5. Are the places of interest that I want to see open?
The most disappointing thing to happen on a trip is to travel all the way to your destination with such anticipation, only to find out that it is closed. Not all countries have the same sort of opening hours as Singapore, so checking on opening seasons and hours is an essential part of trip planning that is often overlooked.
How to check: Visiting the attraction’s official website and social accounts are usually the best ways to verify their opening hours and get any news about adhoc closures. More things tend to be closed if you are visiting during the low season, so checking beforehand is essential. Knowing the country’s public holiday calendar is also a very good way to anticipate potential crowds.
When to check: If that attraction is the main reason for your trip, then you need to make sure it is open before you book your flight tickets or it will end up being a wasted trip. Otherwise, check when you are making transport arrangements and planning more detailed itineraries.
6. How do I stay connected overseas?
Singaporeans are used to being connected 24/7, and many of us are so reliant on our smartphones for travel, using it to search for everything from the best places to how to get there with a maps app. Overseas data roaming costs tend to be quite limited and expensive and some countries like China require the use of a VPN to access blocked applications like Google.
How to check: Besides checking the rates provided by your local telecom provider, booking sites like ChangiRecommends and Klook are often good places to get overseas SIM cards or wifi devices. Sometimes it’s much cheaper to get the devices in the country you are visiting – check the tourism websites or local telcos to compare prices.
When to check: It’s usually safe to make any bookings at least a week in advance to ensure there is enough stock, but if you know your dates well in advance and are travelling during peak periods, book early to avoid disappointment.
7. Did I buy travel insurance?
Not everyone believes that travel insurance is a necessary cost, but it’s something we highly recommend as a precaution against unforeseen circumstances. Common pitfalls that travel insurance can help defray costs of include travel delays and cancellations, lost or stolen items and hospitalisation or doctor’s fees overseas.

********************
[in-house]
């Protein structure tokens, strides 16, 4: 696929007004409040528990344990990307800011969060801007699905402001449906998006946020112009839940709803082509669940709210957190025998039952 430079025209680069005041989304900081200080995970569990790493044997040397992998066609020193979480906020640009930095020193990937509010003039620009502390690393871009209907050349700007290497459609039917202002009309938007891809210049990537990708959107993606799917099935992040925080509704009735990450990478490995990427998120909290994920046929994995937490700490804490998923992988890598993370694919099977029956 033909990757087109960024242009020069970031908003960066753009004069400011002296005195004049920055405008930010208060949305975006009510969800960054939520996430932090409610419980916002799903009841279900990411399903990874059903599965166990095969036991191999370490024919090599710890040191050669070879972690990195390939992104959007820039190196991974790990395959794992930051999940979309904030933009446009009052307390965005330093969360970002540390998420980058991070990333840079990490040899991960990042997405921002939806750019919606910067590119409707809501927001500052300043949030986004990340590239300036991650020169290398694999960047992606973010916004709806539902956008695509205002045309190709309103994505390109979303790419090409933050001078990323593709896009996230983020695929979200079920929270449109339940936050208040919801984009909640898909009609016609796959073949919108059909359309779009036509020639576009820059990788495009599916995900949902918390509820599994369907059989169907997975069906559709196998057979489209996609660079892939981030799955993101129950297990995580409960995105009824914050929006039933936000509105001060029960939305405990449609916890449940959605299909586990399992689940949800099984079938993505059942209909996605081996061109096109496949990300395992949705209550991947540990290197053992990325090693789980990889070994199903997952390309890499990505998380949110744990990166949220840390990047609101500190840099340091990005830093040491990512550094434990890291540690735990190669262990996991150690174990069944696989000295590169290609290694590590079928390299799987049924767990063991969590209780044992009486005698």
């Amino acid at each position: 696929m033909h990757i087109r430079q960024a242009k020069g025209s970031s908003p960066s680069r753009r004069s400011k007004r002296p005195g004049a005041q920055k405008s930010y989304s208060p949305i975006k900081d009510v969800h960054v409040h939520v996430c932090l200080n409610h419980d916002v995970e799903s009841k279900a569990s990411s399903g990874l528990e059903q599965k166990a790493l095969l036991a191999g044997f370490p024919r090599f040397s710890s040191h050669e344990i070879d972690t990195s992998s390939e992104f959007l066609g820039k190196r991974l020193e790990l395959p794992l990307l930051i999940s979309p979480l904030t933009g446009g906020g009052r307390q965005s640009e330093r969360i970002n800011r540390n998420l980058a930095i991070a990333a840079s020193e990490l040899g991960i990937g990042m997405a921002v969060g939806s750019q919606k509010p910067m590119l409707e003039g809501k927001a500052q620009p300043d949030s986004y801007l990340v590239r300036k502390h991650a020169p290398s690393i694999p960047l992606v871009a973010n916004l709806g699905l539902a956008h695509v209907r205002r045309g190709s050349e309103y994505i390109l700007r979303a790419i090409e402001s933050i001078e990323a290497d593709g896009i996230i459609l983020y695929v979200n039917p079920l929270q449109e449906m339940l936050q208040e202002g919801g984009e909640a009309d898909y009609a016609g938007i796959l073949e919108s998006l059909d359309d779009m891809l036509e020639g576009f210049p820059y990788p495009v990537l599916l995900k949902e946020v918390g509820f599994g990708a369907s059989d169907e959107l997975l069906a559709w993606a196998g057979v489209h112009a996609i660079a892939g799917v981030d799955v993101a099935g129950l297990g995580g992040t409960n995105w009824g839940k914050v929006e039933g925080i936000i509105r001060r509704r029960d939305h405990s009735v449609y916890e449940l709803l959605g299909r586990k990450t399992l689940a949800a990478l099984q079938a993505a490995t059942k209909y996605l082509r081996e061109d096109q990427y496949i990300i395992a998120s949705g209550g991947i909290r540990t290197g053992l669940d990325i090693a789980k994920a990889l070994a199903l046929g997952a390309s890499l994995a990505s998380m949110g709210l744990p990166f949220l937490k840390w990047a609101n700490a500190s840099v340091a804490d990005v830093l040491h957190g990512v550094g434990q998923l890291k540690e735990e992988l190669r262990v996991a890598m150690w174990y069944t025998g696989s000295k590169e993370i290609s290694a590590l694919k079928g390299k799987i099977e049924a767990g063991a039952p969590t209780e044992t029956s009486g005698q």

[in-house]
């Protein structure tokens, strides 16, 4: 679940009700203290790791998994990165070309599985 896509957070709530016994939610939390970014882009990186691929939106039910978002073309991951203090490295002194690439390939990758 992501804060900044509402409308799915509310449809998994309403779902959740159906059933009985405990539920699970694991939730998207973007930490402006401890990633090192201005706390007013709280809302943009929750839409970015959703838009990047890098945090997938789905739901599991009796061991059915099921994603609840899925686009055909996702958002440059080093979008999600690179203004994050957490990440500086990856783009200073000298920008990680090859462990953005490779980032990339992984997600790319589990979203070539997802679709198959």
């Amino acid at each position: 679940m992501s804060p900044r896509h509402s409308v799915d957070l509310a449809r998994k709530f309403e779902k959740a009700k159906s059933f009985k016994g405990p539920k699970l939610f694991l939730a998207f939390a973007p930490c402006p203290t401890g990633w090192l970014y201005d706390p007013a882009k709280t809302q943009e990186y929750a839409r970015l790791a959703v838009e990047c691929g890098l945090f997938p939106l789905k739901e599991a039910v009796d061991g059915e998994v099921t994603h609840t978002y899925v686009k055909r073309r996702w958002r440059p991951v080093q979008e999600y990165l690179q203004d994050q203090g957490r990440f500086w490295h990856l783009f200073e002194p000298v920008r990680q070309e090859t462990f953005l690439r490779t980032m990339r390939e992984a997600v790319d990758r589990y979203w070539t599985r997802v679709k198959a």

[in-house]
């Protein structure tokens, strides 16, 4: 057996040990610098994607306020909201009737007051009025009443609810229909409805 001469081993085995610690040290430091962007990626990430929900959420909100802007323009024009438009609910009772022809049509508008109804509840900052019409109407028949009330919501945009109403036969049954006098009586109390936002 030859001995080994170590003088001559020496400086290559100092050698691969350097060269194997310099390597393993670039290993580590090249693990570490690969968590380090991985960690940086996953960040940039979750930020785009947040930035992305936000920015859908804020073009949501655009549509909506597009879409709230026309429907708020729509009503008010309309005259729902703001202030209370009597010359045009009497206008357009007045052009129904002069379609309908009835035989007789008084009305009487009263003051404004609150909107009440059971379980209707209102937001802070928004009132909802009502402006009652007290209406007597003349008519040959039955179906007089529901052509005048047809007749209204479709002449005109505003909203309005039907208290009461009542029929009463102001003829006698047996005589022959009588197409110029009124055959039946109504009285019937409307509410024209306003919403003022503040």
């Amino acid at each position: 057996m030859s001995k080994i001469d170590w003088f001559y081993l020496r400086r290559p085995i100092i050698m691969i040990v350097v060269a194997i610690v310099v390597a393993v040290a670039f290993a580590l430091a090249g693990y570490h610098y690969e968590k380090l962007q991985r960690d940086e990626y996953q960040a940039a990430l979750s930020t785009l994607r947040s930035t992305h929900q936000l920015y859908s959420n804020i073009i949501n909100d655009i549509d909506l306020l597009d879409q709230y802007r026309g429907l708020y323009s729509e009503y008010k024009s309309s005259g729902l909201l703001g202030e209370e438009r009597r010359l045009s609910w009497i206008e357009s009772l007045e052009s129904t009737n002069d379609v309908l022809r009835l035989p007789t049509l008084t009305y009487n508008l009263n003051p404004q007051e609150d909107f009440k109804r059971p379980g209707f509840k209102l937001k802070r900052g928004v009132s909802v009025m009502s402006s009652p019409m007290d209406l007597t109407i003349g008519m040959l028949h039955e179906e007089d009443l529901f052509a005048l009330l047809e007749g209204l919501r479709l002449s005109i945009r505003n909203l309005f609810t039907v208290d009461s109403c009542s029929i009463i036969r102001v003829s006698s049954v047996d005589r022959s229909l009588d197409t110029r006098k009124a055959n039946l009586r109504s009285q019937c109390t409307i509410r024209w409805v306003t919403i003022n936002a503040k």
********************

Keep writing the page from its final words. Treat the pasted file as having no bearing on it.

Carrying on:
How to check: There are plenty of travel insurance providers out there – sites like GoBear or MoneySmart compare travel insurance plans so you can find what works best for you. If you travel often and tend to forget, consider an annual plan to save you the hassle. Travel insurance is sometimes included in flight bookings or credit card plans, so check to see if you are already covered before you buy a plan.
When to check: The great thing about travel insurance is that you can do it right at the last minute, even at the airport just before you fly off on your trip. However the earlier you can confirm your dates and buy a policy the better – some policies cover for cancellations in the case of bad weather or unforeseen strikes which you can claim for if you bought your policy before these events happened (Here’s a list of important travel insurance claims to note). Take the time to read the fine print as not all travel insurance policies are equal.
8. Did I pack all my travel essentials?
There are some travel essentials that you have to bring on any trip to make your transit that much better, but tend to be forgotten because we don’t always use them in daily life. Here’s a short list of our favourite travel essentials to pack.
If you are forgetful, consider keeping all these items in one handy pouch that you store in your luggage and never use for anything other than your travels. That way it’s hard to forget to pack it on your next trip.
- For those carrying electronics: a multiplug travel adaptor is a must for different pin configurations. A portable battery pack is also good for quick charging on the go, and it’s essential to bring the right wires as well as nothing is more annoying than having a full battery pack and no way to charge your items.
- For trips somewhere sunny and tropical: sunscreen, a hat and sunglasses are must-haves if you are going to be out and about in summer or at the beach.
- For trips into the great outdoors: if you are prone to mosquito and insect bites, always pack some insect repellent and a balm to soothe bites. A good pair of hiking boots and thick socks are also essential.
- For winter and cold climates: lip balm and moisturiser is a must to protect against peeling lips and flaking skin. Heat packs, gloves and a beanie are necessary for those who get cold easily.
- For better transits: A hoodie in case of dodgy headrests and window ledges, earplugs and an eye mask block out the world for better rest. Carry a pen or two for all those immigration forms you have to fill in.
- A light scarf: The one essential piece of travel clothing that can be used in just about any situation – a large light scarf keeps you warm on cold planes, shades from the sun, covers up in religious institutions and dresses up a casual outfit for a night out.